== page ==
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First time poster here, so please excuse my indiscretion if I have put this thread in the wrong place!!
more: https://nhacchuongmp3.com/tai-nhac-chuo ... -5412.html
I bought a 1969 Eavestaff Minipiano Royal back in January as I have taken the piano back up after a 20 year hiatus. It's previous home was a south facing room in a 1930's property with central heating where it had been since new. The environment it's living in now is largely the same (albeit quite a drafty room that gets chilly in the winter). So far it seems to have coped very well with the transition and hasn't lost tune since I had it done shortly after purchase 7 months ago. There are no new clicks, squeaks or rattles, even with the temperature going up during the summer (The room is west facing so gets blasted with sun in the evenings, but it is in shade during the day). In fact, the sustain pedal which squeaked a bit when I got it, doesn't anymore.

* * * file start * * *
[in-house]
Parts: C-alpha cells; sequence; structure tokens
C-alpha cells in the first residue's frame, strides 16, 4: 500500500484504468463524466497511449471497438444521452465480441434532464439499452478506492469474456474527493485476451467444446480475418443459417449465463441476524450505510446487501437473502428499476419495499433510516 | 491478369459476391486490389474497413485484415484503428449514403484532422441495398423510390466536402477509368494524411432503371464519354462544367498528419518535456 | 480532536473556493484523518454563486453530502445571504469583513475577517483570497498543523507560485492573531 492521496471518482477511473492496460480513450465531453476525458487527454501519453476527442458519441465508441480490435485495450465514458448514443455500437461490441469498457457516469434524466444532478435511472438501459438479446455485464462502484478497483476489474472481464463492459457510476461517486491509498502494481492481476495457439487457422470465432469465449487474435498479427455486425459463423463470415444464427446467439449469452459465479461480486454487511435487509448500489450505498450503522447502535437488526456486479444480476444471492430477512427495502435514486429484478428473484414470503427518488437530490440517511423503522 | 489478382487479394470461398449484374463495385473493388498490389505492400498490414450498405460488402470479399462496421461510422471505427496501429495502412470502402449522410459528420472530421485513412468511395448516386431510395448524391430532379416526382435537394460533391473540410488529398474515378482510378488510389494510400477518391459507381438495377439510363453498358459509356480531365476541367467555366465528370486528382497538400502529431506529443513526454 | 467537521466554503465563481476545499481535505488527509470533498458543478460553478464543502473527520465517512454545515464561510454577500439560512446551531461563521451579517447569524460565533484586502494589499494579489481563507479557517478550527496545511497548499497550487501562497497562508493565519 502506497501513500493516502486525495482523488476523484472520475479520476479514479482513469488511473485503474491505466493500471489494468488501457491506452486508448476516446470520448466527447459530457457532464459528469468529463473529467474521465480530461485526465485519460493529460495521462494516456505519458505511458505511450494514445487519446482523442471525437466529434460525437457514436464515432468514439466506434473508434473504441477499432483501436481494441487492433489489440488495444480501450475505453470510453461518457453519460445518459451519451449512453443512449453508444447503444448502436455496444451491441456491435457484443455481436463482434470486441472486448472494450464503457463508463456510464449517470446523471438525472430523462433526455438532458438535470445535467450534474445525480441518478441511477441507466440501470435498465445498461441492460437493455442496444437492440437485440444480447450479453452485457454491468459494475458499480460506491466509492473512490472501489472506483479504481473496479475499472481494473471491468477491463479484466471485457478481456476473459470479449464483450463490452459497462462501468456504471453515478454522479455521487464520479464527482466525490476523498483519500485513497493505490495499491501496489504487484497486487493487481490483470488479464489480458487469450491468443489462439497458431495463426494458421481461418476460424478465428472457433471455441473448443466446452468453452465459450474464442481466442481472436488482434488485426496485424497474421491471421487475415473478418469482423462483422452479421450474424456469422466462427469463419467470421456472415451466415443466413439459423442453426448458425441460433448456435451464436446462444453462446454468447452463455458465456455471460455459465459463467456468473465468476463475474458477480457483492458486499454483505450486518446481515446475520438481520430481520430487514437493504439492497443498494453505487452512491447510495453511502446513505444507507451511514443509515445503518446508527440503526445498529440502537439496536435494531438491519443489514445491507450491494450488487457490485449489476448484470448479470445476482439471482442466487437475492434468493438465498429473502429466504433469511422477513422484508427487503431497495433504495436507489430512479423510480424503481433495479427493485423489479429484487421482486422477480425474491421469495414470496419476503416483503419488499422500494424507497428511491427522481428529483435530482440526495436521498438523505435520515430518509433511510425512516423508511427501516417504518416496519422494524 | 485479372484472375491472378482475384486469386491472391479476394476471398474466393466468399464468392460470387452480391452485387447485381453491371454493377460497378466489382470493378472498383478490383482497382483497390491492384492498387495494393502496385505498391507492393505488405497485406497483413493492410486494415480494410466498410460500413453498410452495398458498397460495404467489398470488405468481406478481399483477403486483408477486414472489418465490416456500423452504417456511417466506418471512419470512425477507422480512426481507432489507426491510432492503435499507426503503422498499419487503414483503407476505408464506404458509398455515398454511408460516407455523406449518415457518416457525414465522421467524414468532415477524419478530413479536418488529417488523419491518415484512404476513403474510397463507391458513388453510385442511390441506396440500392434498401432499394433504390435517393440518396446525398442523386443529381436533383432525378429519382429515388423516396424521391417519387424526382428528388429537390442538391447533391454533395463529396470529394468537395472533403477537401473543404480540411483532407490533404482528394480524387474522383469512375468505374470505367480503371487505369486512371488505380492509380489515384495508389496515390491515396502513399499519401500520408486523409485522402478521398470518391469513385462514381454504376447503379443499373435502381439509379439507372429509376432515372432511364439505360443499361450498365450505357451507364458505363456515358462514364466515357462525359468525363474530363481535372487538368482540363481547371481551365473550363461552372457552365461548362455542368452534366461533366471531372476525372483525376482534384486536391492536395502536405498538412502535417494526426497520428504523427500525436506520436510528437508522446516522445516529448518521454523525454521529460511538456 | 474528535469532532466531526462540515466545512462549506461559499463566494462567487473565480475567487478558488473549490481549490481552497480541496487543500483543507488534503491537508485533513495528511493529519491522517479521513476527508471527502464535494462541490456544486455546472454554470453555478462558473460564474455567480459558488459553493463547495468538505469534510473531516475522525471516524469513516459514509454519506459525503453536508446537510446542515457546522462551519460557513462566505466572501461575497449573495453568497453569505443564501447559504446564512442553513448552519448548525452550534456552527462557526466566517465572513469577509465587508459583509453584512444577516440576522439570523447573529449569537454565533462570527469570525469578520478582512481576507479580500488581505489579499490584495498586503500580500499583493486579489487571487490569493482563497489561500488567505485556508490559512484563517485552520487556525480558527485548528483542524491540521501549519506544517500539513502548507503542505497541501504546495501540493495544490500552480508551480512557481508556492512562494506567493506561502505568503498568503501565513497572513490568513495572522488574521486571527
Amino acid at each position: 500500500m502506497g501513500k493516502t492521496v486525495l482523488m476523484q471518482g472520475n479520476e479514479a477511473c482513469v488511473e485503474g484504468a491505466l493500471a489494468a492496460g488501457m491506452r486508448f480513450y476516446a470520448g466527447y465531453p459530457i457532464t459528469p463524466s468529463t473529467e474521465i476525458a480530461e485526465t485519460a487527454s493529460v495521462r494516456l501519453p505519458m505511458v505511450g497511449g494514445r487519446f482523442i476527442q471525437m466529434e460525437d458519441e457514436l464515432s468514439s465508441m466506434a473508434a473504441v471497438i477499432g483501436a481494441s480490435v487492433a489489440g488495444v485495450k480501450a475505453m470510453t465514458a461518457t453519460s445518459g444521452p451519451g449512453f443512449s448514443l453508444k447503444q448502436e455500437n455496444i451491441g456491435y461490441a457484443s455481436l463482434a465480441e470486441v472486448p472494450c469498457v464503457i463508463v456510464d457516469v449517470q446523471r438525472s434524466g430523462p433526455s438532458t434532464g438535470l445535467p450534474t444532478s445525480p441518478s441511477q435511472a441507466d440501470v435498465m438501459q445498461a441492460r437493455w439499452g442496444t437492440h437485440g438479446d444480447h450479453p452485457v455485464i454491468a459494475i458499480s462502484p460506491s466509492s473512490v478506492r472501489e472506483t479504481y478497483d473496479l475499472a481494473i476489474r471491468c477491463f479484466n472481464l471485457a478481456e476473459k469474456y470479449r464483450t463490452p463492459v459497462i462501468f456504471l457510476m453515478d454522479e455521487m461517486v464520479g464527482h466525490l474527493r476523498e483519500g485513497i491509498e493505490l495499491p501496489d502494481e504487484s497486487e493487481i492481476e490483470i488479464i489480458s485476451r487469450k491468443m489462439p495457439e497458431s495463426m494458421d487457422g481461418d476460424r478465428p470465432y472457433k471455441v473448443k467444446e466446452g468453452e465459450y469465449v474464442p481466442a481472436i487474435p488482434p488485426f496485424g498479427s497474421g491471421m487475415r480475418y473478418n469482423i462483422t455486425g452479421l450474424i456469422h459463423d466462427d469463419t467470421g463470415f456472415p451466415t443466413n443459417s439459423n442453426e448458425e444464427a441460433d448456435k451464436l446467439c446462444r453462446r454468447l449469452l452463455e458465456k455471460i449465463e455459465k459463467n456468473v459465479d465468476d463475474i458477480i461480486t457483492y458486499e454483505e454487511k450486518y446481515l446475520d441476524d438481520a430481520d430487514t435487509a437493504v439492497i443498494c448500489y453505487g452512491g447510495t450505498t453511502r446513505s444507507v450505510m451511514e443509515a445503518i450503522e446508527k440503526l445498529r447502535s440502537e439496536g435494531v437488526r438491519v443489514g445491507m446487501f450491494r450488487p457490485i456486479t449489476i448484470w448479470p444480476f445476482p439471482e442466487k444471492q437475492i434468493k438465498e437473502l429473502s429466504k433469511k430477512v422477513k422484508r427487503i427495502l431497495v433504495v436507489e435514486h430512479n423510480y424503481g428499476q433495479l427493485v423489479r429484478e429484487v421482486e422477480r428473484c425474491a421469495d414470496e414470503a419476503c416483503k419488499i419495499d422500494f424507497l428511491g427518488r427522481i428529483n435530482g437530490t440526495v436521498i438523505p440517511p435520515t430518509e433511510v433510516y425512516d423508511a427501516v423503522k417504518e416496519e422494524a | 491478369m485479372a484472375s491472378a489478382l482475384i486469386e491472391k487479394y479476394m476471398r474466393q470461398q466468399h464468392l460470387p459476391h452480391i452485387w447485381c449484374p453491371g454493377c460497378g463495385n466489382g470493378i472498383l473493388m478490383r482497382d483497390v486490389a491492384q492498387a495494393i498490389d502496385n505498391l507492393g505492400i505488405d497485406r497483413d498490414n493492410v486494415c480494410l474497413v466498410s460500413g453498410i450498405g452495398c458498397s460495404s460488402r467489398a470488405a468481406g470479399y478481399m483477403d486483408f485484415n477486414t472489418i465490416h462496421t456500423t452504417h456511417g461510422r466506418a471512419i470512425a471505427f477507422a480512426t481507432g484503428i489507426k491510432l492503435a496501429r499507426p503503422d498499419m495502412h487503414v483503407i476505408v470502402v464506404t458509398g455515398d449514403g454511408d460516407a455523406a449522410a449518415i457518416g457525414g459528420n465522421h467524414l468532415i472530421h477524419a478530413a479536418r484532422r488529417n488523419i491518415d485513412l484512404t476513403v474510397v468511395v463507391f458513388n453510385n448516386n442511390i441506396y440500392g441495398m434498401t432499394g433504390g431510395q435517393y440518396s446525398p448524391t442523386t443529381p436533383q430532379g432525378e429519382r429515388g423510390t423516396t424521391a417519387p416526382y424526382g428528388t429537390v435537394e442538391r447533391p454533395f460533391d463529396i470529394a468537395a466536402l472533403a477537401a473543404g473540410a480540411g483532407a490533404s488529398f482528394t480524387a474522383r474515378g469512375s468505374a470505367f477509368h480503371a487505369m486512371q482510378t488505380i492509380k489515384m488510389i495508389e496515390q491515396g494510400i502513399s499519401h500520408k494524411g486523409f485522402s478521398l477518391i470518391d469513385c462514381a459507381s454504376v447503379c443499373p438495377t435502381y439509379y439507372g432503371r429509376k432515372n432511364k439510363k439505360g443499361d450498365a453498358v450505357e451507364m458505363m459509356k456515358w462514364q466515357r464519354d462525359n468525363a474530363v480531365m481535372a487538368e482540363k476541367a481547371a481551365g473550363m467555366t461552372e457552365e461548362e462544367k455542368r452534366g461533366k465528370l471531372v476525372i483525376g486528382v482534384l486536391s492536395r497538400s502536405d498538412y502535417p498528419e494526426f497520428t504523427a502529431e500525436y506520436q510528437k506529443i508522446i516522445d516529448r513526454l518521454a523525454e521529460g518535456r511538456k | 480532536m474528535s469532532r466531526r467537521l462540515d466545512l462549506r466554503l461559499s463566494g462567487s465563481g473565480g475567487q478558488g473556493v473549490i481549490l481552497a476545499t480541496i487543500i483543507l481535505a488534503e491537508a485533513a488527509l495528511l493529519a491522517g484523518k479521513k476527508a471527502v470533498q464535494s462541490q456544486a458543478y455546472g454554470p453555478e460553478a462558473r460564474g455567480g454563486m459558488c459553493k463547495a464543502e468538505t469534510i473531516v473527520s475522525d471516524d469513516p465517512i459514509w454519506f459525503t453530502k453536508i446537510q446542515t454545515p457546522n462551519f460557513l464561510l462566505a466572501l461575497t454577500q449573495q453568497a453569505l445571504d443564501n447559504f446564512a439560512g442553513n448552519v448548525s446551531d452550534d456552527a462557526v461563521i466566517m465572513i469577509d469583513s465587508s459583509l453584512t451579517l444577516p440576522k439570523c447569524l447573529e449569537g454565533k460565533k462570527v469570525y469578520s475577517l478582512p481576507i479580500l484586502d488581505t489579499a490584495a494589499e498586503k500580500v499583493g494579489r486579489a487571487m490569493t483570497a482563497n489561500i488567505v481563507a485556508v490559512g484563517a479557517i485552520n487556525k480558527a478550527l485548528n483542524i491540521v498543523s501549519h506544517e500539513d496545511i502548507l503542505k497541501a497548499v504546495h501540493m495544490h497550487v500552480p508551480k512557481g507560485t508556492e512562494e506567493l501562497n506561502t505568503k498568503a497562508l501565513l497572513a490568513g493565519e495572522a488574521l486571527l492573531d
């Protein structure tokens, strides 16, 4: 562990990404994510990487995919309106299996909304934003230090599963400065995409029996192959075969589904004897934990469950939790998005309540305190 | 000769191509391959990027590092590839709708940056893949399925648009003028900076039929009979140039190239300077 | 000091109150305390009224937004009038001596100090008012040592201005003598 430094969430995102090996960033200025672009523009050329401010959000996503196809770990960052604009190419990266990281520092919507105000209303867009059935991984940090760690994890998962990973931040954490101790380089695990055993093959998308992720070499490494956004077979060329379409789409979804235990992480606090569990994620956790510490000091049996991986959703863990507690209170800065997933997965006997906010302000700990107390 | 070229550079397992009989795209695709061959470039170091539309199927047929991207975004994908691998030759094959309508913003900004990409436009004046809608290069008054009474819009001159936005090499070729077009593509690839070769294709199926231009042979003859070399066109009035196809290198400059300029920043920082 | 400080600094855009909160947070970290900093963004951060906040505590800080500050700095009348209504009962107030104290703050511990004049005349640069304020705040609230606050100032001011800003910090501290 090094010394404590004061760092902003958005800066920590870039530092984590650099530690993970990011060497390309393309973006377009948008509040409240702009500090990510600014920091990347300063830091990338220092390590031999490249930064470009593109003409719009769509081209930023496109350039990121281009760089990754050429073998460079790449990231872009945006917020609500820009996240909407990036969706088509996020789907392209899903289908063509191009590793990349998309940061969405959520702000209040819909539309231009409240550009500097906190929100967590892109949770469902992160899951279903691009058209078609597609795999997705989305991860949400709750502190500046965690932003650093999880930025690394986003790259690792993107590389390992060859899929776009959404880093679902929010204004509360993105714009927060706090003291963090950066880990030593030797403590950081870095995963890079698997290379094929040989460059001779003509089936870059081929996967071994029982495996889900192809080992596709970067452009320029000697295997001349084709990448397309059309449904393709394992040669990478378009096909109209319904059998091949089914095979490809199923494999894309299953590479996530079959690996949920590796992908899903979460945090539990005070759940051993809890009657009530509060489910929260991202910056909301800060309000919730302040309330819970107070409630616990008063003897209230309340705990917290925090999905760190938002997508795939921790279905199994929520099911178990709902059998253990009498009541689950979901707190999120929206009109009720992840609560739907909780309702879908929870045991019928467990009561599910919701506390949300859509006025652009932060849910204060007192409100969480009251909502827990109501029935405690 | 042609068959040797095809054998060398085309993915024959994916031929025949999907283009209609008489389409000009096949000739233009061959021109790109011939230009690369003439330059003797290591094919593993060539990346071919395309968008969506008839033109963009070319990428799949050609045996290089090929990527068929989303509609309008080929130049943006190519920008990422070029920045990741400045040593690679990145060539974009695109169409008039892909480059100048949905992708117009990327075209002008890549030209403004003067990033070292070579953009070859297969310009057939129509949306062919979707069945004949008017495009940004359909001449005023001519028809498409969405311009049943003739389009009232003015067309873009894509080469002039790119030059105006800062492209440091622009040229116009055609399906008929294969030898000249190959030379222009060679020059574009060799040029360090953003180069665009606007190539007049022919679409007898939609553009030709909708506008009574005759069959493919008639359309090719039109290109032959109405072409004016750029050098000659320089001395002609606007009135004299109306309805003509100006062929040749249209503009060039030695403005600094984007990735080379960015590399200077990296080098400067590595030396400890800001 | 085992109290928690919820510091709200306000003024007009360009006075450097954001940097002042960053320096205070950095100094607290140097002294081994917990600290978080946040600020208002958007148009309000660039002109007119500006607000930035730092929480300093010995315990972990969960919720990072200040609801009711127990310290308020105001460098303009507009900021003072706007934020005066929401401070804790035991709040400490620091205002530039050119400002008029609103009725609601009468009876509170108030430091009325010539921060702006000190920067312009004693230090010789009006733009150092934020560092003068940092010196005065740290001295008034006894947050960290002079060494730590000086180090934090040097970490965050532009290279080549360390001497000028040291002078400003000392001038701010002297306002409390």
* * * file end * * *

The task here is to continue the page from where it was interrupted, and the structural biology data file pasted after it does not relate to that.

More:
Obviously these Eavestaff's were fairly mid to low end when they were new, so presumably it may need a little more care than something better made from the same era.
With that in mind, should I be taking any additional steps to ensure it lasts a bit longer (I plan to keep it for at least 3 years before buying something a bit nicer)? I'm thinking specifically about humidity in the room and whether or not I should be monitoring it (and if so, at what level should it ideally be?), and doing anything to adjust it. I've heard of people putting glasses of water inside, although I'm not sure this is necessary in the southern English climate (and indeed, looking at some other posts, may cause more issues than it solves).
Thanks in advance!
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No, you have positioned it perfectlyadamjohnson wrote:First time poster here, so please excuse my indiscretion if I have put this thread in the wrong place!!
No, I don't believe so. Artificial devices such as Dampp Chasers can actually do more damage than (questionable) good. Pianos expand and contract according to temperature and humidity certainly, but in a home environment as long as the extremes are not that extreme that should not be an issue. My piano sits in my house quite comfortably with no extraneous climate control other than the occasional air conditioning and has had no issues, tuning or otherwise. Pianos do take a while to 'settle in' as it were, but once they do a 'normal' house environment is fine.adamjohnson wrote:With that in mind, should I be taking any additional steps to ensure it lasts a bit longer
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